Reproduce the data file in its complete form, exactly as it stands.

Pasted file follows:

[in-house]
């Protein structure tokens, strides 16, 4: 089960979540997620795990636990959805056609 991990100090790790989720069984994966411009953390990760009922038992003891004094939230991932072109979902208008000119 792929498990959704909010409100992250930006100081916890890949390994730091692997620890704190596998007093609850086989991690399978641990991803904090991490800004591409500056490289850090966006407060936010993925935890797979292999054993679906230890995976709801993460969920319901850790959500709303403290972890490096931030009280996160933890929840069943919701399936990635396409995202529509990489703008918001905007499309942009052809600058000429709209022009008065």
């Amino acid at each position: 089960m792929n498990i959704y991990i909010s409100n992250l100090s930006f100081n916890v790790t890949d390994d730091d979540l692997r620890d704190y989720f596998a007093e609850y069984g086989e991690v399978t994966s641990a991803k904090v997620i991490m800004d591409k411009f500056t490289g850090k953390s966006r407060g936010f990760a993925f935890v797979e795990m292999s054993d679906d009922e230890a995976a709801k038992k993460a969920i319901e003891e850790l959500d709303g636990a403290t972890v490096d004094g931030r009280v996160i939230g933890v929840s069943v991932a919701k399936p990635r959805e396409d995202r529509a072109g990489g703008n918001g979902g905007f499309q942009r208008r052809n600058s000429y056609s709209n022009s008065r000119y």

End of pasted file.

[in-house]
């Protein structure tokens, strides 16, 4: 089960979540997620795990636990959805056609 991990100090790790989720069984994966411009953390990760009922038992003891004094939230991932072109979902208008000119 792929498990959704909010409100992250930006100081916890890949390994730091692997620890704190596998007093609850086989991690399978641990991803904090991490800004591409500056490289850090966006407060936010993925935890797979292999054993679906230890995976709801993460969920319901850790959500709303403290972890490096931030009280996160933890929840069943919701399936990635396409995202529509990489703008918001905007499309942009052809600058000429709209022009008065």
């Amino acid at each position: 089960m792929n498990i959704y991990i909010s409100n992250l100090s930006f100081n916890v790790t890949d390994d730091d979540l692997r620890d704190y989720f596998a007093e609850y069984g086989e991690v399978t994966s641990a991803k904090v997620i991490m800004d591409k411009f500056t490289g850090k953390s966006r407060g936010f990760a993925f935890v797979e795990m292999s054993d679906d009922e230890a995976a709801k038992k993460a969920i319901e003891e850790l959500d709303g636990a403290t972890v490096d004094g931030r009280v996160i939230g933890v929840s069943v991932a919701k399936p990635r959805e396409d995202r529509a072109g990489g703008n918001g979902g905007f499309q942009r208008r052809n600058s000429y056609s709209n022009s008065r000119y």